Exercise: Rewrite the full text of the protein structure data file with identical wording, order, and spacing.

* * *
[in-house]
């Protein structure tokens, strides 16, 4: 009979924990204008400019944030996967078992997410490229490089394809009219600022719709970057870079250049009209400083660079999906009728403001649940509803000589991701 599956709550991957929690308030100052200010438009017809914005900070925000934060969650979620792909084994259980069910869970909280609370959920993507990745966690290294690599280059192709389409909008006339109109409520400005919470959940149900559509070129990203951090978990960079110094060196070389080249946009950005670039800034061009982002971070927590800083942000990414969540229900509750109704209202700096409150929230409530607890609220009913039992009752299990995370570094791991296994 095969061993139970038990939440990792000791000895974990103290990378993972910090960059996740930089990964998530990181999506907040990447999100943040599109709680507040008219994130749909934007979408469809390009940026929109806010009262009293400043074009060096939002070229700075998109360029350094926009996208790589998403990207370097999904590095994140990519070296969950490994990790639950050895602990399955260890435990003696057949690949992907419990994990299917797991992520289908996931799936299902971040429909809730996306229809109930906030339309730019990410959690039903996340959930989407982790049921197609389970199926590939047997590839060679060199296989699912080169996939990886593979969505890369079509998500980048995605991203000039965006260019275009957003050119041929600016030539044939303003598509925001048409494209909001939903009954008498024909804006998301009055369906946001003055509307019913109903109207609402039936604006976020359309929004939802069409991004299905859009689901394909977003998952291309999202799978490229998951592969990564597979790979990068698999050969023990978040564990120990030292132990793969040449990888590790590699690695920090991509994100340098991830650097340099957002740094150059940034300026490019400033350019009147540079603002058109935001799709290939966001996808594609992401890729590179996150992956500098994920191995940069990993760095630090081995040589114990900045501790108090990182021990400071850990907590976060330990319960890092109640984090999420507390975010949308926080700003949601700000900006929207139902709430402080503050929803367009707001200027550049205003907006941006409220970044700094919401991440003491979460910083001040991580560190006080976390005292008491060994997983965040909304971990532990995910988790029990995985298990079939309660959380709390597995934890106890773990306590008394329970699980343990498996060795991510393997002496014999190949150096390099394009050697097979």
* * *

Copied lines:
[in-house]
């Protein structure tokens, strides 16, 4: 009979924990204008400019944030996967078992997410490229490089394809009219600022719709970057870079250049009209400083660079999906009728403001649940509803000589991701 599956709550991957929690308030100052200010438009017809914005900070925000934060969650979620792909084994259980069910869970909280609370959920993507990745966690290294690599280059192709389409909008006339109109409520400005919470959940149900559509070129990203951090978990960079110094060196070389080249946009950005670039800034061009982002971070927590800083942000990414969540229900509750109704209202700096409150929230409530607890609220009913039992009752299990995370570094791991296994 095969061993139970038990939440990792000791000895974990103290990378993972910090960059996740930089990964998530990181999506907040990447999100943040599109709680507040008219994130749909934007979408469809390009940026929109806010009262009293400043074009060096939002070229700075998109360029350094926009996208790589998403990207370097999904590095994140990519070296969950490994990790639950050895602990399955260890435990003696057949690949992907419990994990299917797991992520289908996931799936299902971040429909809730996306229809109930906030339309730019990410959690039903996340959930989407982790049921197609389970199926590939047997590839060679060199296989699912080169996939990886593979969505890369079509998500980048995605991203000039965006260019275009957003050119041929600016030539044939303003598509925001048409494209909001939903009954008498024909804006998301009055369906946001003055509307019913109903109207609402039936604006976020359309929004939802069409991004299905859009689901394909977003998952291309999202799978490229998951592969990564597979790979990068698999050969023990978040564990120990030292132990793969040449990888590790590699690695920090991509994100340098991830650097340099957002740094150059940034300026490019400033350019009147540079603002058109935001799709290939966001996808594609992401890729590179996150992956500098994920191995940069990993760095630090081995040589114990900045501790108090990182021990400071850990907590976060330990319960890092109640984090999420507390975010949308926080700003949601700000900006929207139902709430402080503050929803367009707001200027550049205003907006941006409220970044700094919401991440003491979460910083001040991580560190006080976390005292008491060994997983965040909304971990532990995910988790029990995985298990079939309660959380709390597995934890106890773990306590008394329970699980343990498996060795991510393997002496014999190949150096390099394009050697097979």